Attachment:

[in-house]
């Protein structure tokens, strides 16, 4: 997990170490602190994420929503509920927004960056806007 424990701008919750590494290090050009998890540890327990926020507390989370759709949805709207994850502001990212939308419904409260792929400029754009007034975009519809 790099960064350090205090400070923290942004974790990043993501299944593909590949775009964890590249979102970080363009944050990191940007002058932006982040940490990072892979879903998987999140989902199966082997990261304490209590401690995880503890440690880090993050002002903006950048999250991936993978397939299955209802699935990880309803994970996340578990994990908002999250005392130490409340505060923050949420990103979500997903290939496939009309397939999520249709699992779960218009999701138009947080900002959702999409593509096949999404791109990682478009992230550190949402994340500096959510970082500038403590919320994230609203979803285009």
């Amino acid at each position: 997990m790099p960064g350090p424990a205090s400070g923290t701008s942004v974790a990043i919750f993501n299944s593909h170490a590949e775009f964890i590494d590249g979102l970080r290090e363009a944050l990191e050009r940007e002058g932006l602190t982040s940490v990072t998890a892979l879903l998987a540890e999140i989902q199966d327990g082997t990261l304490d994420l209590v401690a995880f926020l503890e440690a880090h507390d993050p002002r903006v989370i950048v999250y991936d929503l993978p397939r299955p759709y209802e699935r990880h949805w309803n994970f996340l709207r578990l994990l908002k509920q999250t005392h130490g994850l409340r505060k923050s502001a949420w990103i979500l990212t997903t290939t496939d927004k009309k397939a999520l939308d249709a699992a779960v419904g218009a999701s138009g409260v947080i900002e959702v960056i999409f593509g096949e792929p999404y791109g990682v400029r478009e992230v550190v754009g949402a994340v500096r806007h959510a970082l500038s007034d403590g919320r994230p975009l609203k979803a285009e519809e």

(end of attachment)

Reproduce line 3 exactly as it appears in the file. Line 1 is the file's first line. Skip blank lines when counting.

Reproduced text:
């Amino acid at each position: 997990m790099p960064g350090p424990a205090s400070g923290t701008s942004v974790a990043i919750f993501n299944s593909h170490a590949e775009f964890i590494d590249g979102l970080r290090e363009a944050l990191e050009r940007e002058g932006l602190t982040s940490v990072t998890a892979l879903l998987a540890e999140i989902q199966d327990g082997t990261l304490d994420l209590v401690a995880f926020l503890e440690a880090h507390d993050p002002r903006v989370i950048v999250y991936d929503l993978p397939r299955p759709y209802e699935r990880h949805w309803n994970f996340l709207r578990l994990l908002k509920q999250t005392h130490g994850l409340r505060k923050s502001a949420w990103i979500l990212t997903t290939t496939d927004k009309k397939a999520l939308d249709a699992a779960v419904g218009a999701s138009g409260v947080i900002e959702v960056i999409f593509g096949e792929p999404y791109g990682v400029r478009e992230v550190v754009g949402a994340v500096r806007h959510a970082l500038s007034d403590g919320r994230p975009l609203k979803a285009e519809e």